We've strayed pretty far from the original topic here. Understanding a skier's balance point in moguls as a variable certainly leaves many mystified. I'm probably not going to help by suggesting the CoM-BoS relationship is not all that important in the flexing phase across the ramp (uphill facet) of the mogul. Mostly due to the hyper variable nature of pressure in the bumps. Lesser skiers are often seen trying to check their speed with a movement that resembles the hop turn with strong edge sets. Better bump skiers know this only leads to getting launched upwards when they are trying to stay down. The net result is a loss of contact with the snow, especially in the troughs. A line I use often is they would be working at crossed purposes if they did that. But what should they replace that edge set with? How would they check their speed? I will cover speed control a bit later but for now let's assume they have that other speed control option down.
A strong retraction of the feet is quite common among good mogul skiers and this serves several purposes.
First and foremost as I have already mentioned, it prevents that mogul from launching them up in the air as they ski up the ramp (the upper facet of the mogul). So in much the same way as they would do a pre-jump maneuver in a race course they must also actively pre-jump that next mogul crest. As many will undoubtedly mention, strong leg flexing movements will swing the femur into a horizontal position, or at the very least parallel to the incidental slope angle. Since the tibia and fibula are attached they also will move forward. As will the feet and skis. Compensating for this under normal circumstances usually involves bending at the waist and moving the upper torso forward. This projects the CoM forward to a point outside the body and keeps the CoM and BoS aligned along the balance axis. That is how the theory suggest thing should work. But at the risk of being called a heretic again, I am suggesting here that a normal load isn't present at the mogul crest if they have flexed like the pre-jump maneuver I just mentioned. This makes the assumption of needing to align the CoM and BoS along the incidental balance axis a bit questionable.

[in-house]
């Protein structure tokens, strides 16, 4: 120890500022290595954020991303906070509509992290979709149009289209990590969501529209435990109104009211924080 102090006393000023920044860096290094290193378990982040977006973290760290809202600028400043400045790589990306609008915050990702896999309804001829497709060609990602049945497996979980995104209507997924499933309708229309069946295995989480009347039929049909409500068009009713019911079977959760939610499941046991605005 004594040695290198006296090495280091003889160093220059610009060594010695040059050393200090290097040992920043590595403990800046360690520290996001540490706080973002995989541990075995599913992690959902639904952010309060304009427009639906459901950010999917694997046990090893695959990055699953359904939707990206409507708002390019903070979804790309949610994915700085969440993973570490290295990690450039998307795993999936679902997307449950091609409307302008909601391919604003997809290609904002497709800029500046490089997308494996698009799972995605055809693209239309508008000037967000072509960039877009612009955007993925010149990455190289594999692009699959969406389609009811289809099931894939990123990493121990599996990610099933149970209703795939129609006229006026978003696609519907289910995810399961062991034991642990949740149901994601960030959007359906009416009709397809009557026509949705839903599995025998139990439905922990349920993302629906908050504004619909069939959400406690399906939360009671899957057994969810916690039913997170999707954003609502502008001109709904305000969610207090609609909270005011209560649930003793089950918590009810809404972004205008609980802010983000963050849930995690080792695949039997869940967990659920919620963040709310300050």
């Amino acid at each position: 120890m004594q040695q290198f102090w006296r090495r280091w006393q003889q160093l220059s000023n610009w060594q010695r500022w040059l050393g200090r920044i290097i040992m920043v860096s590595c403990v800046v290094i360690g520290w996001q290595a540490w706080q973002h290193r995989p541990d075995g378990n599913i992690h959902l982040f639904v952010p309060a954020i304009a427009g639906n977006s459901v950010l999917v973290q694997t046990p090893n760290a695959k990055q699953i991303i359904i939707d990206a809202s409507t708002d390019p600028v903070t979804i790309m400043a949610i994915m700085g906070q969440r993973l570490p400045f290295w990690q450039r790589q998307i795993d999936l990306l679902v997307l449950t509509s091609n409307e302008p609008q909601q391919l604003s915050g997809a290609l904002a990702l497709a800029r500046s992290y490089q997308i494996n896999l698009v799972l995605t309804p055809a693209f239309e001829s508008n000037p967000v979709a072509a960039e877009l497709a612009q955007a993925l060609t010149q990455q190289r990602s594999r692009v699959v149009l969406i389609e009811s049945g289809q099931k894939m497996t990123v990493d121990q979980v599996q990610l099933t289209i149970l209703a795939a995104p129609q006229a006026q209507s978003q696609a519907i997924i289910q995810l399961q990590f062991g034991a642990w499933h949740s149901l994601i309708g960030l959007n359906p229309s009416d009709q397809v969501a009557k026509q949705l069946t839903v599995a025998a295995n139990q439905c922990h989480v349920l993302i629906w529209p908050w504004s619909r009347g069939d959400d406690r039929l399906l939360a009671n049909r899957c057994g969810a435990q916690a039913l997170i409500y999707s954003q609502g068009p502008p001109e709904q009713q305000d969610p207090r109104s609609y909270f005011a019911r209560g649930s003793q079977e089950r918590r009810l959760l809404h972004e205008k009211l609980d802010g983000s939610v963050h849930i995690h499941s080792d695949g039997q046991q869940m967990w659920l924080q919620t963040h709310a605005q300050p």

Which brings me to the second thing to consider. When they flex so abruptly the inertial momentum of the skier is what is going to carry their torso over the mogul in a mostly linear path. Whatever lateral acceleration as well as any vertical acceleration they added was done well in advance of the ramp (upper facet of the mogul). So even though the skis may continue to turn across the hill their effect on the core's path is quite negligible. An idea very consistent with the U/L separation and the dual paths concept. What is different is that instead of being applied only to the rotational skill pool it is now being applied in the pressure control skill pool.